For a manager to get the best out of their staff, it’s important that they have the right approach. While people may think that success in a managerial role requires an assertive manner and an iron fist, the opposite is actually true. In fact, in order to foster an environment of connection, commitment and growth, a person needs to manage their workers with emotional intelligence. Doing so will make for a much happier, more productive workplace.
Trauma and abuse therapist Sarah Griffiths knows all about the power of emotional intelligence. So we asked her to share her top tips on using emotional intelligence to lead a team.
Communication is absolutely crucial when it comes to managing a team of employees. It’s so important for a manager to not only stay abreast of what each person is doing, but also for them to understand how the employee in question is coping with the work, whether they are suited to that particular job, and how they could improve. It also helps if the staff feel comfortable talking to their manager about any issues going on in the workplace. That way, they can nip potential problems in the bud and stop them from becoming disruptive.
Celebrating the successes of employees is a must. To get the absolute best out of people, they need to know that their work is truly valued. So a manager needs to be grateful and positive, acknowledge those that are dedicated, and give those who may be slower or newer to the job the encouragement they need to catch up. It can also help to offer some sort of reward to the team, as a monthly meal or drinks. This will motivate and incentivise staff, and help to boost morale.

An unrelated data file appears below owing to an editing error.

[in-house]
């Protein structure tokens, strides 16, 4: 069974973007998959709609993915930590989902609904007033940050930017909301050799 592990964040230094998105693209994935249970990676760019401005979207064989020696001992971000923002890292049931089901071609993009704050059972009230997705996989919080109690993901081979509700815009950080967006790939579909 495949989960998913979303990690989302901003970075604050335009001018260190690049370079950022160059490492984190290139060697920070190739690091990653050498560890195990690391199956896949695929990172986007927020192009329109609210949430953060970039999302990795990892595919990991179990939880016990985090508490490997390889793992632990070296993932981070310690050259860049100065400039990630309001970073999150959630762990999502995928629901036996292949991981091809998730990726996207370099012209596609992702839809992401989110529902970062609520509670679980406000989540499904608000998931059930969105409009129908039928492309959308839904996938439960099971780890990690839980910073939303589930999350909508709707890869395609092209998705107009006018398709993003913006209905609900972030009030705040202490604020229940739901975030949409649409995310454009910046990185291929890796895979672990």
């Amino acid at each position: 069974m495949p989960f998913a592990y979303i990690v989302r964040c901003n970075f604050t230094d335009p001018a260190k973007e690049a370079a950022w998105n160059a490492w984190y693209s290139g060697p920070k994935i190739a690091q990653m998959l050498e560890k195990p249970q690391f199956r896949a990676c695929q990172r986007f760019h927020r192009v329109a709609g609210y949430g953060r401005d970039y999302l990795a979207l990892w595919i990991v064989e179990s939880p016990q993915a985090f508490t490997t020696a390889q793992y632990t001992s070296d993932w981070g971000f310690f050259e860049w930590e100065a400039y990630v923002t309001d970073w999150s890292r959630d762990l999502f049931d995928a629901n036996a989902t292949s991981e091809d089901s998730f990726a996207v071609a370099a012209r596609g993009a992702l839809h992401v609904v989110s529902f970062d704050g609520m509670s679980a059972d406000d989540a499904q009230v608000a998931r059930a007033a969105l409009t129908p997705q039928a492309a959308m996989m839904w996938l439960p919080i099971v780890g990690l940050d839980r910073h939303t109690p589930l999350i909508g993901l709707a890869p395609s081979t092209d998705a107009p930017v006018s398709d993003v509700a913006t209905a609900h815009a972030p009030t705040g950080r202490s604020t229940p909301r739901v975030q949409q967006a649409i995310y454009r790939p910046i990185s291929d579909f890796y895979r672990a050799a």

Managers have to lead by example and set the standard for productivity and behaviour. So it’s important that they practise self-awareness, be mindful of how they are coming across, and always ask themselves how they and their actions are impacting their team. Remember, it is the manager’s responsibility to get the best out of staff.
Lead with empathy
Self-awareness is important, but awareness of how the staff themselves are thinking and feeling is more important still. Empathy really is the key to good management. It forces a person to consider things from someone else’s point of view, and so it encourages a managerial style that is fair, focused, and people-centred. This can help managers to deal with conflict in the office, talk to their employees more effectively, and understand what the staff want out of their working life. As a result, an empathetic managerial style will help to get the best out of staff and create the most positive and productive working environment possible.
Make time for your employees
A common thread running through all of these tips is the fact that a manager absolutely has to make time for the people they manage. Whether it’s talking to them directly about the work they have to do or being more considerate of how they feel about life in the office, prioritising employees is a must for the manager that really wants their team to thrive.